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Testing the efficacy of a common visual perception test as a new method to diagnose unilateral spatial inattention with brain injury patients

1 May 2007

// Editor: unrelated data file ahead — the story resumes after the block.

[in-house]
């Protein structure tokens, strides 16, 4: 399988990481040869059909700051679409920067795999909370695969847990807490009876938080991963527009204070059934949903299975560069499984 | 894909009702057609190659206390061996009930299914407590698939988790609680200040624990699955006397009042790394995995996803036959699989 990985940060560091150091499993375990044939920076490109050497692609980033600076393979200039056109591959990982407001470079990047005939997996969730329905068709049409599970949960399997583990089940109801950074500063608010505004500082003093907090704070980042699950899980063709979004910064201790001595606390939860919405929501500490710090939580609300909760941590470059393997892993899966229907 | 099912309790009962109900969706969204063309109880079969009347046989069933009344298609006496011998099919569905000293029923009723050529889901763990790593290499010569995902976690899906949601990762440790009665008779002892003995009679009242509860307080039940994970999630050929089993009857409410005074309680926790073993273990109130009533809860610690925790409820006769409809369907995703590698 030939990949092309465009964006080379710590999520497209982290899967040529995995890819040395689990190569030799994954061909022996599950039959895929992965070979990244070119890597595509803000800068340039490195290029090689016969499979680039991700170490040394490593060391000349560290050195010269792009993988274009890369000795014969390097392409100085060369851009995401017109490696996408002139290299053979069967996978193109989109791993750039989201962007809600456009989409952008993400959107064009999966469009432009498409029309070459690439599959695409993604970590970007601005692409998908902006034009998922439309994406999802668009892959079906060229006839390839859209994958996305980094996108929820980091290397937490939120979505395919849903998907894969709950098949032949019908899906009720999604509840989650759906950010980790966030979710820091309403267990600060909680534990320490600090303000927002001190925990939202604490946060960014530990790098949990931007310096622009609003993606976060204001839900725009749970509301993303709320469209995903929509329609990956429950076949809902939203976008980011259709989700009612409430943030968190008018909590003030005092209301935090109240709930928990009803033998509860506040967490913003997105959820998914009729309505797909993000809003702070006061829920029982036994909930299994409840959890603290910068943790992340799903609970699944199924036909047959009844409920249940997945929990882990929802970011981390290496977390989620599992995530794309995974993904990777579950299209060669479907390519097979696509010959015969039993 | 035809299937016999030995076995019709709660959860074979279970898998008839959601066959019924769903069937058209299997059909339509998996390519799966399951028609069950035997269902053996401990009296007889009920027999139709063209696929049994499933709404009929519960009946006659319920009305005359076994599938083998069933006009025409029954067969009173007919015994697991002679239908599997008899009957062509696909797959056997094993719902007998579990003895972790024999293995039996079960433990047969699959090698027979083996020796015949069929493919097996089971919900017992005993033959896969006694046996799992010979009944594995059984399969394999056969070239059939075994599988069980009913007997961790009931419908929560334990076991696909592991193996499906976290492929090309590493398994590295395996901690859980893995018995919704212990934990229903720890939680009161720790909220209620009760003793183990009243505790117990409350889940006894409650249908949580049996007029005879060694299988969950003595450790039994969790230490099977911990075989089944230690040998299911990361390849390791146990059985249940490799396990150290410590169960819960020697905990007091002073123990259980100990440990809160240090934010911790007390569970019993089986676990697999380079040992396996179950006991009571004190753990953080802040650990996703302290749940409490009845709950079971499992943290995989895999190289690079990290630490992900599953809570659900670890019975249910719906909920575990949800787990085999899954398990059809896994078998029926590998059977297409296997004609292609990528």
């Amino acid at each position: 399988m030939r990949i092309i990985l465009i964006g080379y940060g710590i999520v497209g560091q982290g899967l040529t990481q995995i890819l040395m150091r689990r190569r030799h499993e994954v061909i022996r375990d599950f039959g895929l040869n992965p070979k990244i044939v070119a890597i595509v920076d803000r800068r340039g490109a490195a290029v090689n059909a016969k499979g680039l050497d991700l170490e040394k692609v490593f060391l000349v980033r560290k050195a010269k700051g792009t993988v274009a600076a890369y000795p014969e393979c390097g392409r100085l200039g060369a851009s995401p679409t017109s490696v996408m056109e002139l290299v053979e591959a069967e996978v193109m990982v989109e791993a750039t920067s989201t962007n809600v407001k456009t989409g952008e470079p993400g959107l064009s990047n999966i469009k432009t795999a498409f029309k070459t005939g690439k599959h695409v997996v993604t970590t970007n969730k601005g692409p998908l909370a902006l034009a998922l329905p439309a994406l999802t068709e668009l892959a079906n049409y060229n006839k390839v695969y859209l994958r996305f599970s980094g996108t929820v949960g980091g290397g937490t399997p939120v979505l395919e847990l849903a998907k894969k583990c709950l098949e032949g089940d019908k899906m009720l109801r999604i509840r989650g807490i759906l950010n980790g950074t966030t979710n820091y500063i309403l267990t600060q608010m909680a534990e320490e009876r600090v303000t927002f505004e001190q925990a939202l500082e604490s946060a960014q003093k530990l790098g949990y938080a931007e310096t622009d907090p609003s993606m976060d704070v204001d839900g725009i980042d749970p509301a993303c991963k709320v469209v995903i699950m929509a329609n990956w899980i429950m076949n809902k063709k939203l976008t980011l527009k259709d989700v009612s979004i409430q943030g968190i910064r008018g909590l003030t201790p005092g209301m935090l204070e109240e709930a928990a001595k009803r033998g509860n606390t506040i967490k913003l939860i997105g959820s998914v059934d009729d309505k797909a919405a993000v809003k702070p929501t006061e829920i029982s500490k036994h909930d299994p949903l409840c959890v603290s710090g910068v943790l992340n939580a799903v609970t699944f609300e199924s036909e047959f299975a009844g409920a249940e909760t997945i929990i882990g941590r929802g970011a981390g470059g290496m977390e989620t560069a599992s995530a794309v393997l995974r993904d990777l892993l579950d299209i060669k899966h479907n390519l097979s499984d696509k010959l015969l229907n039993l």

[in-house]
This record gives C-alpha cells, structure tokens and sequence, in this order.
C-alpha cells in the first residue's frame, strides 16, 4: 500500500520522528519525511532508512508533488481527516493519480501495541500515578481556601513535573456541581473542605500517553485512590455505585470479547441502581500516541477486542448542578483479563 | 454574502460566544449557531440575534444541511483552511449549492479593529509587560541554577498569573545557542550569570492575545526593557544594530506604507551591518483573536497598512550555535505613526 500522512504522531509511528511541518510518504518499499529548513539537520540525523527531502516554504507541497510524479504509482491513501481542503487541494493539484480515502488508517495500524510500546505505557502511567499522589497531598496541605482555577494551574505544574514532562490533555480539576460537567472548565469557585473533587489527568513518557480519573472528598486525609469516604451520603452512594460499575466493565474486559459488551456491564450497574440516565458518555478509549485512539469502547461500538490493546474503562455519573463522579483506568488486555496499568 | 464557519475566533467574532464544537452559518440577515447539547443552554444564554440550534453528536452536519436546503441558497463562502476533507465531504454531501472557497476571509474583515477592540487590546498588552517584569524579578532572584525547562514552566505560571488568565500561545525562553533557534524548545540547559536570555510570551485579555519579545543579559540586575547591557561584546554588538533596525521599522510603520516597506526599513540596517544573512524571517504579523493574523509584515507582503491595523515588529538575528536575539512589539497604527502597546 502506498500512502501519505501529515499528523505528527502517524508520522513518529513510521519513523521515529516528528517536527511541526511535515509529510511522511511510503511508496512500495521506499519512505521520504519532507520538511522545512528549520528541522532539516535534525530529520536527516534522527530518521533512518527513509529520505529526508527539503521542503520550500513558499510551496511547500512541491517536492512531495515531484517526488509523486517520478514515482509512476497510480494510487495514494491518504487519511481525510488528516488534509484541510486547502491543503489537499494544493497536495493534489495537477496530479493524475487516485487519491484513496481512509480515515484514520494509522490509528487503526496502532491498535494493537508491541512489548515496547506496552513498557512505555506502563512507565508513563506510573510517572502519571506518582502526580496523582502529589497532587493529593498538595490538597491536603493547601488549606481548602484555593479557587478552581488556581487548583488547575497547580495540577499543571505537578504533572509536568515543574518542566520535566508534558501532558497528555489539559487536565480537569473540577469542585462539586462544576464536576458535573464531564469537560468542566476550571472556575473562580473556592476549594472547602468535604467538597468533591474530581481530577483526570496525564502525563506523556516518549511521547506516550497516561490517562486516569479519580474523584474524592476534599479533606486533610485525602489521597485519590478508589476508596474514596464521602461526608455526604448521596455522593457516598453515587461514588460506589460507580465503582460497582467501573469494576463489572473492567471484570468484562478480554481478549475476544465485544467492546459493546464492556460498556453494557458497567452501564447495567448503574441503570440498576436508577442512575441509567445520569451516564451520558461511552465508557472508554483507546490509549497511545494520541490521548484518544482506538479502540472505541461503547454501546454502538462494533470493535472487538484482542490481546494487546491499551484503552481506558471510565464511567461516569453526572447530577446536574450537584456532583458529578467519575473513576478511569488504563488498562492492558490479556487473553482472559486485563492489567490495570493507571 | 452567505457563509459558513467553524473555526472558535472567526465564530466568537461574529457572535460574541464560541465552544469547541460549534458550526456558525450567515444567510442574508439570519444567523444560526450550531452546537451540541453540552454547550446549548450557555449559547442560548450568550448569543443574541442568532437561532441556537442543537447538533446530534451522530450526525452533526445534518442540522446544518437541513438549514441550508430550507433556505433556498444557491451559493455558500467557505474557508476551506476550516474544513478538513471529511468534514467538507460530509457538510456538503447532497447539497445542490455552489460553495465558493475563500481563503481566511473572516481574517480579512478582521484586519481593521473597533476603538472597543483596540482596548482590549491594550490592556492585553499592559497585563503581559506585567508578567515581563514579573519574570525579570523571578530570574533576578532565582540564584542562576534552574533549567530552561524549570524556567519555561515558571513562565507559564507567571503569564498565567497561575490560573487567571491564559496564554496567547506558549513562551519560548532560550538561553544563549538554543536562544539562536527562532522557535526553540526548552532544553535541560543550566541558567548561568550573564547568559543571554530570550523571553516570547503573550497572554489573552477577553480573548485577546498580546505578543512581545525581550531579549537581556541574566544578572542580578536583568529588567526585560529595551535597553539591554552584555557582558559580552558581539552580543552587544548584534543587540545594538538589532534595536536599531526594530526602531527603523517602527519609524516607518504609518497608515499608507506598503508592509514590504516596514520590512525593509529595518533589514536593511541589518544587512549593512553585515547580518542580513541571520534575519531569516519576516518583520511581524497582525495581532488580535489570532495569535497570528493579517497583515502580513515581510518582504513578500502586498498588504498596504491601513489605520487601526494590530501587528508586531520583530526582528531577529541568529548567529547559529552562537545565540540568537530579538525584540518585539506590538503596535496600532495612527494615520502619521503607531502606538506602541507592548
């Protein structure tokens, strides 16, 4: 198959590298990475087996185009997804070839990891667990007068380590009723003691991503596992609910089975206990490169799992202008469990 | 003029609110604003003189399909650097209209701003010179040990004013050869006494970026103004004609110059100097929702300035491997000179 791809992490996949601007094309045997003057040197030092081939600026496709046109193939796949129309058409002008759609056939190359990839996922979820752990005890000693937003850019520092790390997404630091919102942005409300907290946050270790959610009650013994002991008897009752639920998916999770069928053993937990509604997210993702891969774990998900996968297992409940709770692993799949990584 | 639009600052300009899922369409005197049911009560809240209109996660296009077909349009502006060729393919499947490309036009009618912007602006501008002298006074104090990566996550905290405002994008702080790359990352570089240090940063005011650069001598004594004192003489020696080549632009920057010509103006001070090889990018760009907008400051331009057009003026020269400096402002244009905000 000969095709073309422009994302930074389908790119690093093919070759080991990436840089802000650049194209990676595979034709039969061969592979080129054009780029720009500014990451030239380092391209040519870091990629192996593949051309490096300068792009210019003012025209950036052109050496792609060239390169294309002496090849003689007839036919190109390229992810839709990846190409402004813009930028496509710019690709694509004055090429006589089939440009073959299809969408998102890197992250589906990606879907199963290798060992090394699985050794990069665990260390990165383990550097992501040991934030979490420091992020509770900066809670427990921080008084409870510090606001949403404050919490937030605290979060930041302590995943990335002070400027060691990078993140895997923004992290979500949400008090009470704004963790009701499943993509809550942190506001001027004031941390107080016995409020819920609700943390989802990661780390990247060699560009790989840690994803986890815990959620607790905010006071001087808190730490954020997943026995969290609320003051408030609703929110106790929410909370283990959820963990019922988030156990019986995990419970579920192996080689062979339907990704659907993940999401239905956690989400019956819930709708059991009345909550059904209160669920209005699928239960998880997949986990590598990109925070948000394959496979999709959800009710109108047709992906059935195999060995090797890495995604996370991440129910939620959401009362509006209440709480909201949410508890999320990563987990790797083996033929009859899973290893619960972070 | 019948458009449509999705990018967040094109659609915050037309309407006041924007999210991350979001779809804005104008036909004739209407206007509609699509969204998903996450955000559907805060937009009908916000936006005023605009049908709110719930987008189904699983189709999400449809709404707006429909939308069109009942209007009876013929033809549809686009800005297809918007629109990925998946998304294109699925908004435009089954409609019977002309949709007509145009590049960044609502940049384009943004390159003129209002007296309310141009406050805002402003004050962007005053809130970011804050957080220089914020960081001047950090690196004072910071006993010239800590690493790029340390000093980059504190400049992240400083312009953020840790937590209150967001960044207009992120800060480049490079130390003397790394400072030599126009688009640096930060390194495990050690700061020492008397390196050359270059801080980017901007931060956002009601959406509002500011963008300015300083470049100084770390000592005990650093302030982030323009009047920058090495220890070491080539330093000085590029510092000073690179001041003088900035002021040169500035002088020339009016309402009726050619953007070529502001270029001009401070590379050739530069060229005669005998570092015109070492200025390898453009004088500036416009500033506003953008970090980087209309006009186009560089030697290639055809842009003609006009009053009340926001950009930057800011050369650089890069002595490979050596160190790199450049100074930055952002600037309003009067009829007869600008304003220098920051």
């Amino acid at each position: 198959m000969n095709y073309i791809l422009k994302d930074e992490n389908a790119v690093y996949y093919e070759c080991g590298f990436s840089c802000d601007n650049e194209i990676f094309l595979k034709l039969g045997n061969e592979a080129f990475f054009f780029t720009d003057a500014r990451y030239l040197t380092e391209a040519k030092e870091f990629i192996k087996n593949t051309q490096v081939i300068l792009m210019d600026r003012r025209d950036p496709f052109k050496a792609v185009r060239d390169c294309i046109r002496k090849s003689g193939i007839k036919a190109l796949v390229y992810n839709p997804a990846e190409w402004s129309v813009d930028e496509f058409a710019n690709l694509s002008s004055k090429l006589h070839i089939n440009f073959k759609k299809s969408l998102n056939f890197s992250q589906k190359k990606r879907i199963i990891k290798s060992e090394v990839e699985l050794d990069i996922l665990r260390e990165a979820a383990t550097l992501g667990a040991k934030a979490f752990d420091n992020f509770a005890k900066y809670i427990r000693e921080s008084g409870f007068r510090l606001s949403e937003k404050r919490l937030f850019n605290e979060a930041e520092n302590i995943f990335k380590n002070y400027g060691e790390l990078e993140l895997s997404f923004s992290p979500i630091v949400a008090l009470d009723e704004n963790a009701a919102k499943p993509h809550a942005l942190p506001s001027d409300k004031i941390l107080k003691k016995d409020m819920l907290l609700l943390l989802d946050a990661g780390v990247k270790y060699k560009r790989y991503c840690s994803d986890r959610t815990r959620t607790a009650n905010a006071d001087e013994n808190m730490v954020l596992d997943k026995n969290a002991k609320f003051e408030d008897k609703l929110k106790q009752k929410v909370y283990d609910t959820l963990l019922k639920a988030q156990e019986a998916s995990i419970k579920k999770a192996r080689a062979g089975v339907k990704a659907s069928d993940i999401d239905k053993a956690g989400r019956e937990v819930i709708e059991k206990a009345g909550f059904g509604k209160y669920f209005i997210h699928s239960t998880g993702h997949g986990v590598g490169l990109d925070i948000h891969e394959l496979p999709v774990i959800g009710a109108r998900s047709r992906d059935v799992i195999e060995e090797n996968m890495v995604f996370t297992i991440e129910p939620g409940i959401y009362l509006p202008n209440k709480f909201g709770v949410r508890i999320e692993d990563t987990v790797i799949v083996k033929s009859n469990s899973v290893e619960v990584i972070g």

Neglect or unilateral spatial inattention (USI) is defined as a condition where the "patient fails to report, respond or orient to novel or meaningful stimuli presented to the side opposite of the brain lesion."1 The Test of Visual Perceptual Skills non-motor Revised (TVPS-R) is a widely administered test of visual-analysis skills administered to brain injured patients to assess visual perception .. We hypothesized that USI could be diagnosed by administering the TVPS-R in the traditional horizontal format and in an experimental vertical format which would serve as a control. Our prediction being that more errors would be committed on the horizontal test items that were presented in the neglected hemi-field. We further hypothesized that by using a test we developed, the midline shift laser test, a measurable midline shift in an ipsilesional direction would be present in those subjects diagnosed with USI. We also planned to investigate the efficacy of the Star Cancellation test in paralleling the diagnoses of USI made by occupational therapists (OTs). Subjects for this investigation included those with recent brain injuries, both with neglect and without neglect. The diagnosis of neglect/US! was determined by licensed occupational therapists with experience in brain injury and neglect. The OTs then ran our series of tests, including the Star Cancellation test, two subtests of the TVPS-R in both a traditional horizontal format and an experimental vertical format, and finally the midline shift laser test. The results from all three tests were analyzed for recognizable patterns to confirm or disconfirm the study hypotheses. Results showed that subjects with neglect were not significantly more likely to miss the items in their neglected hemi-field on the TVPS-R subtests; however, they did show a greater rate of overall error compared to their non-neglect counterparts. All but one of the left neglect subjects had a significant midline shift to the right and of all three experimental methods the midline shift test appeared to be the most sensitive in diagnosing neglect. Further, the Star Cancellation test had an efficacy for diagnosing USI lower than previously reported. This study made clear that further research needs to be invested to determine the most accurate method for testing brain injured patients for USI diagnosis.


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